The Government has been urged to investigate working conditions at Tottenham Hotspur’s new stadium after a report suggested staff on site are being paid extra to work back-to-back 12-hour shifts.

An email seen by Construction News said workers are being offering an extra four hours’ pay if they work four, consecutive 12-hour shifts.

Construction News has also uncovered a series of job adverts for roles involving 16-hour days and 80-hour weeks on the site in north London. The posts said the project “has to be kept to extremely tight deadlines”.

English Premier League football club Tottenham had hoped to begin playing its home games at the new stadium by the start of the 2018-19 season, but a delay in work means the team will not play a competitive game at the facility until mid-September.

Opening up to Construction News about the issue, one worker, who left the site due to the quality of working conditions, said intensity at the site has increased after a number of test events were confirmed for this month.

“All our supervisors came and said, ‘It’s crunch time, we need you to do a lot more work’,” the unnamed worker said.

“There were so many people there when you were walking round the corner you’d nearly be being hit in the face by stuff. Compared to other jobs it just seemed very rushed.

“One of my colleagues – an experienced electrician – said he felt he should go to the Health and Safety Executive, he’d never worked on a site like that.

“He reckoned it was overcrowded and there were too many trades. There was an accident waiting to happen.”

Mace, which is overseeing work at the site, said that it was “aware of the risks of overworking on such a busy project” and stressed it is carrying out random spot checks with subcontractors to ensure staff working longer hours are granted adequate breaks and rest periods.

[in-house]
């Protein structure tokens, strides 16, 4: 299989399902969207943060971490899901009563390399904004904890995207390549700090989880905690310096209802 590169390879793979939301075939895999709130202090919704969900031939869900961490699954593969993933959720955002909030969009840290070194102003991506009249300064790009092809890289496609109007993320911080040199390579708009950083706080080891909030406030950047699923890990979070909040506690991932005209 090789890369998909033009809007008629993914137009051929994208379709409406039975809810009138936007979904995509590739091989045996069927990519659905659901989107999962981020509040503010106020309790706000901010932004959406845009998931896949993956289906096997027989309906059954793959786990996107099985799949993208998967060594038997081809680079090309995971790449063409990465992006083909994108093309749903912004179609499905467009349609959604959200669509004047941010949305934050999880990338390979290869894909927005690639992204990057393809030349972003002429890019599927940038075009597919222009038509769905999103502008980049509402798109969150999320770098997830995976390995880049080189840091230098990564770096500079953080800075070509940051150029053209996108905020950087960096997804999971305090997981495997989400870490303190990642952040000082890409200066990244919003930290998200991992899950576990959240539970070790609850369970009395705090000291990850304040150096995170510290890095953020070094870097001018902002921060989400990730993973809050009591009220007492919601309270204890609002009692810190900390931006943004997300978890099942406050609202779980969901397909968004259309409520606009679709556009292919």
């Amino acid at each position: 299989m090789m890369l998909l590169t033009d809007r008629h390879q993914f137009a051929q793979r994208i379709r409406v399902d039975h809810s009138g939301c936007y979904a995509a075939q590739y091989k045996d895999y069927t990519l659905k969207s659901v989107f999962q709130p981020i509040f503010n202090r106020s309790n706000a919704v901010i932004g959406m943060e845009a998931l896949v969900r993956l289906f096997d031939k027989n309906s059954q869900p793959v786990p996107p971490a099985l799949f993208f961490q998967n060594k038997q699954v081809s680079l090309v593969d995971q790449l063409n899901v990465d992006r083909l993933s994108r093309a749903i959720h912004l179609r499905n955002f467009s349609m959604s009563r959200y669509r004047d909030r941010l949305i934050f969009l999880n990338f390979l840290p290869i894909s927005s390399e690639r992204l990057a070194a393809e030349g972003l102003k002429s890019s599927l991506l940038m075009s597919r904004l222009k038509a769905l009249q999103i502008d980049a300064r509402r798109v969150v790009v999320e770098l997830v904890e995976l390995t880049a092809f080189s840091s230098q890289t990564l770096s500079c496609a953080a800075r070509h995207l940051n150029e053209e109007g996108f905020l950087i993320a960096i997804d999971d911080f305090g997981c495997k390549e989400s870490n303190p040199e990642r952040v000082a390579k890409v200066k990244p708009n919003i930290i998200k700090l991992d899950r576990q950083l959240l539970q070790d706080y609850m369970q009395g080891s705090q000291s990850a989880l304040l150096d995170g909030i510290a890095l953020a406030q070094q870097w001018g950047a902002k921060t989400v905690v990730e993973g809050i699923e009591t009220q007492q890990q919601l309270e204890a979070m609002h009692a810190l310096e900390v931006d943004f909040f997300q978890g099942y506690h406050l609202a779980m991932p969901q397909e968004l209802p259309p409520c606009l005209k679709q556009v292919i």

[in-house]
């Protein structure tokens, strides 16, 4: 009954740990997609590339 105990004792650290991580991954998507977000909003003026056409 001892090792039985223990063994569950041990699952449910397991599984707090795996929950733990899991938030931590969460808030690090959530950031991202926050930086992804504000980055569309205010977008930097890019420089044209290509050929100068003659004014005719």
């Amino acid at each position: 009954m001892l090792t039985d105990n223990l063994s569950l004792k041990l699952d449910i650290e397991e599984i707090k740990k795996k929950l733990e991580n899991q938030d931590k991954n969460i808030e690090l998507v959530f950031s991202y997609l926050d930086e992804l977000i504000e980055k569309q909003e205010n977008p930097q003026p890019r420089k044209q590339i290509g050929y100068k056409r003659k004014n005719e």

It is not thought that Mace had any involvement with posting adverts for longer working hours. Construction News said these were post by recruitment agencies.

Mace added: “The health, safety and wellbeing of everyone working on our projects is our highest priority, and we are committed to making sure that everyone on our projects goes home safely at the end of each day.

“As with any project, there is always room for improvement, and we are constantly working with our client, supply chain and operatives to identify areas where we need to do better.”

Labour MP Justin Madders, shadow minister for labour, has also responded to the report, calling on the government to take action and ensure that working conditions are up to standard at the site.

Madders said: “Terms and conditions that put the welfare of workers at risk are unacceptable and the source of these adverts must be thoroughly investigated as a matter of urgency.

“This is a high-profile project which should be founded on a gold standard of health and safety. A tight timeframe is no excuse for working conditions that can put people at risk.

“The government must act immediately to ensure all those working on Tottenham’s stadium are doing so safely and are not being forced to work dangerously long hours.”